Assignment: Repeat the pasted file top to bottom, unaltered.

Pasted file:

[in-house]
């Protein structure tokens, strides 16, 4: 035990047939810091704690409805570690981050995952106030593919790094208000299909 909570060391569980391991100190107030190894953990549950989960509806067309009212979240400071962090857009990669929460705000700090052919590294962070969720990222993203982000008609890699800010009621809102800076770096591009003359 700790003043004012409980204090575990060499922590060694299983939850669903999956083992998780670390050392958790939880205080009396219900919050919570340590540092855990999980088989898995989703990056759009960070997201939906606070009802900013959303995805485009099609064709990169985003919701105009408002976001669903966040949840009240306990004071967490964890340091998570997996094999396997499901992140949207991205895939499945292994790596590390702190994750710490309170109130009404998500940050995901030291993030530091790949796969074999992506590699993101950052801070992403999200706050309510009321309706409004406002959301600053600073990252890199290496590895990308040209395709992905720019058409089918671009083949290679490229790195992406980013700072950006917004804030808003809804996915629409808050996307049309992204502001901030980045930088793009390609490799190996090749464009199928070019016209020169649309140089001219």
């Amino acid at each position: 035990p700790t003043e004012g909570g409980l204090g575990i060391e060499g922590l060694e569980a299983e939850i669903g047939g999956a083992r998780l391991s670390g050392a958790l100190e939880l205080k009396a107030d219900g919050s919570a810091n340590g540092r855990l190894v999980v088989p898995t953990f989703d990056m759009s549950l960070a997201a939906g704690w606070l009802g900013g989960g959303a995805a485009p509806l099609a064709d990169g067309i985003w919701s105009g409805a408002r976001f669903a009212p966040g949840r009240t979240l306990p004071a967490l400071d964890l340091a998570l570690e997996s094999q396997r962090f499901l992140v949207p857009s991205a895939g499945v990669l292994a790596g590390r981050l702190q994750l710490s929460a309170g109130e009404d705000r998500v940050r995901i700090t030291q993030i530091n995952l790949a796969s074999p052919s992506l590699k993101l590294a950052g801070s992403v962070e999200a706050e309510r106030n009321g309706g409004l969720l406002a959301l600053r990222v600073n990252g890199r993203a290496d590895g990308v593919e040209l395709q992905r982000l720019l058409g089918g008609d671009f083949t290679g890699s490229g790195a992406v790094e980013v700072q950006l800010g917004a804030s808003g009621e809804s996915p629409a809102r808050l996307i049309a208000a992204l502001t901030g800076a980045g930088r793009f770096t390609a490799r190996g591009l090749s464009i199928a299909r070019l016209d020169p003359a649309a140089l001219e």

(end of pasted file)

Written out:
[in-house]
């Protein structure tokens, strides 16, 4: 035990047939810091704690409805570690981050995952106030593919790094208000299909 909570060391569980391991100190107030190894953990549950989960509806067309009212979240400071962090857009990669929460705000700090052919590294962070969720990222993203982000008609890699800010009621809102800076770096591009003359 700790003043004012409980204090575990060499922590060694299983939850669903999956083992998780670390050392958790939880205080009396219900919050919570340590540092855990999980088989898995989703990056759009960070997201939906606070009802900013959303995805485009099609064709990169985003919701105009408002976001669903966040949840009240306990004071967490964890340091998570997996094999396997499901992140949207991205895939499945292994790596590390702190994750710490309170109130009404998500940050995901030291993030530091790949796969074999992506590699993101950052801070992403999200706050309510009321309706409004406002959301600053600073990252890199290496590895990308040209395709992905720019058409089918671009083949290679490229790195992406980013700072950006917004804030808003809804996915629409808050996307049309992204502001901030980045930088793009390609490799190996090749464009199928070019016209020169649309140089001219």
């Amino acid at each position: 035990p700790t003043e004012g909570g409980l204090g575990i060391e060499g922590l060694e569980a299983e939850i669903g047939g999956a083992r998780l391991s670390g050392a958790l100190e939880l205080k009396a107030d219900g919050s919570a810091n340590g540092r855990l190894v999980v088989p898995t953990f989703d990056m759009s549950l960070a997201a939906g704690w606070l009802g900013g989960g959303a995805a485009p509806l099609a064709d990169g067309i985003w919701s105009g409805a408002r976001f669903a009212p966040g949840r009240t979240l306990p004071a967490l400071d964890l340091a998570l570690e997996s094999q396997r962090f499901l992140v949207p857009s991205a895939g499945v990669l292994a790596g590390r981050l702190q994750l710490s929460a309170g109130e009404d705000r998500v940050r995901i700090t030291q993030i530091n995952l790949a796969s074999p052919s992506l590699k993101l590294a950052g801070s992403v962070e999200a706050e309510r106030n009321g309706g409004l969720l406002a959301l600053r990222v600073n990252g890199r993203a290496d590895g990308v593919e040209l395709q992905r982000l720019l058409g089918g008609d671009f083949t290679g890699s490229g790195a992406v790094e980013v700072q950006l800010g917004a804030s808003g009621e809804s996915p629409a809102r808050l996307i049309a208000a992204l502001t901030g800076a980045g930088r793009f770096t390609a490799r190996g591009l090749s464009i199928a299909r070019l016209d020169p003359a649309a140089l001219e």